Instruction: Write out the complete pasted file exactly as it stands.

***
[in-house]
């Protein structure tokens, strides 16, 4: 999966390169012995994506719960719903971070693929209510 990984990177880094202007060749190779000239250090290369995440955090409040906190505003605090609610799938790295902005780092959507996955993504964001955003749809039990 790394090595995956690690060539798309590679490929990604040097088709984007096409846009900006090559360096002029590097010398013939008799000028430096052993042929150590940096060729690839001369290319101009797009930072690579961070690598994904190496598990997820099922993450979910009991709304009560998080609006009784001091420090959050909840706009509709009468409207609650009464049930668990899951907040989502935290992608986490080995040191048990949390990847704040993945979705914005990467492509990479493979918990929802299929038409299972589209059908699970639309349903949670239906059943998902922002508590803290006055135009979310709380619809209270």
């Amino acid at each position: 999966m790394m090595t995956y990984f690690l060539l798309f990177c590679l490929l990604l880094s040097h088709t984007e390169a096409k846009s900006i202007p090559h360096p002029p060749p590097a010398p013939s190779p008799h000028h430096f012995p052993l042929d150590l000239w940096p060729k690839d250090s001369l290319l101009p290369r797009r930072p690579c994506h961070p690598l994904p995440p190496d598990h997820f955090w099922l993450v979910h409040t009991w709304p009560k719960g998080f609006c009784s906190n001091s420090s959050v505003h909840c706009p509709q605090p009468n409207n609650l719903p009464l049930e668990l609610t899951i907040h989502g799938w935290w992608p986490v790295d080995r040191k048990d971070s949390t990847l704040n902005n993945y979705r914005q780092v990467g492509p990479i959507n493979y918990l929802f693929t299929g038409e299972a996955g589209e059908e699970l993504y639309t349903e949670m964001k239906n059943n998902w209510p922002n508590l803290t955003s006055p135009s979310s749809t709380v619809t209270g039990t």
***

[in-house]
């Protein structure tokens, strides 16, 4: 999966390169012995994506719960719903971070693929209510 990984990177880094202007060749190779000239250090290369995440955090409040906190505003605090609610799938790295902005780092959507996955993504964001955003749809039990 790394090595995956690690060539798309590679490929990604040097088709984007096409846009900006090559360096002029590097010398013939008799000028430096052993042929150590940096060729690839001369290319101009797009930072690579961070690598994904190496598990997820099922993450979910009991709304009560998080609006009784001091420090959050909840706009509709009468409207609650009464049930668990899951907040989502935290992608986490080995040191048990949390990847704040993945979705914005990467492509990479493979918990929802299929038409299972589209059908699970639309349903949670239906059943998902922002508590803290006055135009979310709380619809209270």
């Amino acid at each position: 999966m790394m090595t995956y990984f690690l060539l798309f990177c590679l490929l990604l880094s040097h088709t984007e390169a096409k846009s900006i202007p090559h360096p002029p060749p590097a010398p013939s190779p008799h000028h430096f012995p052993l042929d150590l000239w940096p060729k690839d250090s001369l290319l101009p290369r797009r930072p690579c994506h961070p690598l994904p995440p190496d598990h997820f955090w099922l993450v979910h409040t009991w709304p009560k719960g998080f609006c009784s906190n001091s420090s959050v505003h909840c706009p509709q605090p009468n409207n609650l719903p009464l049930e668990l609610t899951i907040h989502g799938w935290w992608p986490v790295d080995r040191k048990d971070s949390t990847l704040n902005n993945y979705r914005q780092v990467g492509p990479i959507n493979y918990l929802f693929t299929g038409e299972a996955g589209e059908e699970l993504y639309t349903e949670m964001k239906n059943n998902w209510p922002n508590l803290t955003s006055p135009s979310s749809t709380v619809t209270g039990t």